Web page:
A selection of promising practices on organizational culture change: United Nations High Commissioner for Refugees, Filippo Grandi’s 2020 IASC Championship on Protection from Sexual Exploitation, Abuse and Harassment – Global


Sexual exploitation and abuse and sexual harassment are rooted in systemic fractures in organizational culture.
They are based on power and gender differences driven by one or more factors that place an individual at a power advantage, allowing the abuse of that advantage to manifest in various forms of power abuse. In the humanitarian and development context, sexual exploitation and abuse and sexual harassment are different forms of sexual misconduct, one perpetrated against those we serve and the other against humanitarian and development workers themselves. , respectively. However, both from the perspective of organizational culture and practical and operational programming, they arise from the same imbalances, have a similar impact on the victim, require similar preventive measures when addressing the root causes and require similar recourse services and measures to respond to cases as they arise.

With the rise of the #MeToo movement and increasing attention to allegations of sexual exploitation and abuse and sexual harassment in the humanitarian sector, many organizations have begun to focus on these elements and take a closer look at their own inner workings and work culture to examine the root causes of these forms of misconduct. Although different organizations embarked on different approaches to achieving this, clear areas of focus and attention were and remain common.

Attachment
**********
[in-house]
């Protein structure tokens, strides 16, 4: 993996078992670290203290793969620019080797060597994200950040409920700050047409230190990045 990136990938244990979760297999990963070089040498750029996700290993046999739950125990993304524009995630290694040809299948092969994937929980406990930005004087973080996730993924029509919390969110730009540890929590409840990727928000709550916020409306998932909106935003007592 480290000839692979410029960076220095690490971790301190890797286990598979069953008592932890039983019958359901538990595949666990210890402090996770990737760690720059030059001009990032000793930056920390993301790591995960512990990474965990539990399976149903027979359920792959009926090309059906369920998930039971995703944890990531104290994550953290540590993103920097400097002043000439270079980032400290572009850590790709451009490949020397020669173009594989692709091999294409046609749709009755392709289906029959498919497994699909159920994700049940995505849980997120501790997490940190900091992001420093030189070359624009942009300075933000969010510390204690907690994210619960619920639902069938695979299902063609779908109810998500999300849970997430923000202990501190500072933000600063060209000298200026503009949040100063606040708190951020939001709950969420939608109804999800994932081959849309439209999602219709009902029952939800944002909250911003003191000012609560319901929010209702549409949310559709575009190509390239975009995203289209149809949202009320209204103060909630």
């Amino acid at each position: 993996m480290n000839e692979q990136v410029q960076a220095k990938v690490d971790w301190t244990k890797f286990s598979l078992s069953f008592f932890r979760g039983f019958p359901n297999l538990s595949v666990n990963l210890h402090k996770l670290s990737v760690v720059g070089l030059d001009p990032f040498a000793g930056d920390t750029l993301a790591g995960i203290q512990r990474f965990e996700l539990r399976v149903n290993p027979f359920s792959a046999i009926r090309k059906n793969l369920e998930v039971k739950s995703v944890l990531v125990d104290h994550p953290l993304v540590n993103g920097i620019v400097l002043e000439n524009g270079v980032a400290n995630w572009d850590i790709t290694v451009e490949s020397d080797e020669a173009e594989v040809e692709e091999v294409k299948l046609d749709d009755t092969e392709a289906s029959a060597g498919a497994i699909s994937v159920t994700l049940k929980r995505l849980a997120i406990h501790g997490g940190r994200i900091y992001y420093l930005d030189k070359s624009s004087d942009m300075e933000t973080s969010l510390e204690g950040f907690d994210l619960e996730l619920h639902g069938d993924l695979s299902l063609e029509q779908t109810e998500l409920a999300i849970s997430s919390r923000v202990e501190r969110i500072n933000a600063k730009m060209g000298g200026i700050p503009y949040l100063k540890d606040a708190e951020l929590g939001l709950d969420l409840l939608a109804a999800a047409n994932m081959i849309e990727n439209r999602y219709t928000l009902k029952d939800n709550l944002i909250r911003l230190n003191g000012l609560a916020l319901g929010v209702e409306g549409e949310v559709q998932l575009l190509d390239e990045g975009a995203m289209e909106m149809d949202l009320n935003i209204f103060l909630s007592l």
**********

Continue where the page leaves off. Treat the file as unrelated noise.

At its core, every organizational culture is guided by a certain value system and set of principles that define how individuals use the authority and power they hold. These systems and principles vary from organization to organization, especially since all organizations approach and define workplace culture differently. It is therefore difficult to take a singular holistic approach to defining organizational culture and solving the problems associated with it, both in individual organizations and in the sector as a whole. At the same time, the nuances in how each organization defines and guides its culture also provide the opportunity for multiple ways to approach the issues associated with its various elements in a multi-pronged approach.

Work around culture is granular and requires long-term investment, and often requires numerous and sometimes small and focused interventions to ensure it is approached with an appreciation of its multidimensional nature. This is all the more complex when looking at culture as it relates to difficult and sensitive areas such as sexual misconduct. The links are intrinsic, requiring a methodical and thoughtful approach to ensure that all root causes are addressed even when the direct link to sexual misconduct is not immediately clear. This includes considerations of power differences based on gender, age, race, sexual orientation, contractual status, rank and level, unconscious bias, and ethnicity or religious, among others. How these differentials may manifest can have direct implications for the type of environment created and whether or not sexual exploitation and abuse and sexual harassment can take place, individuals feel safe to report and a appropriate response to victims’ needs can be guaranteed.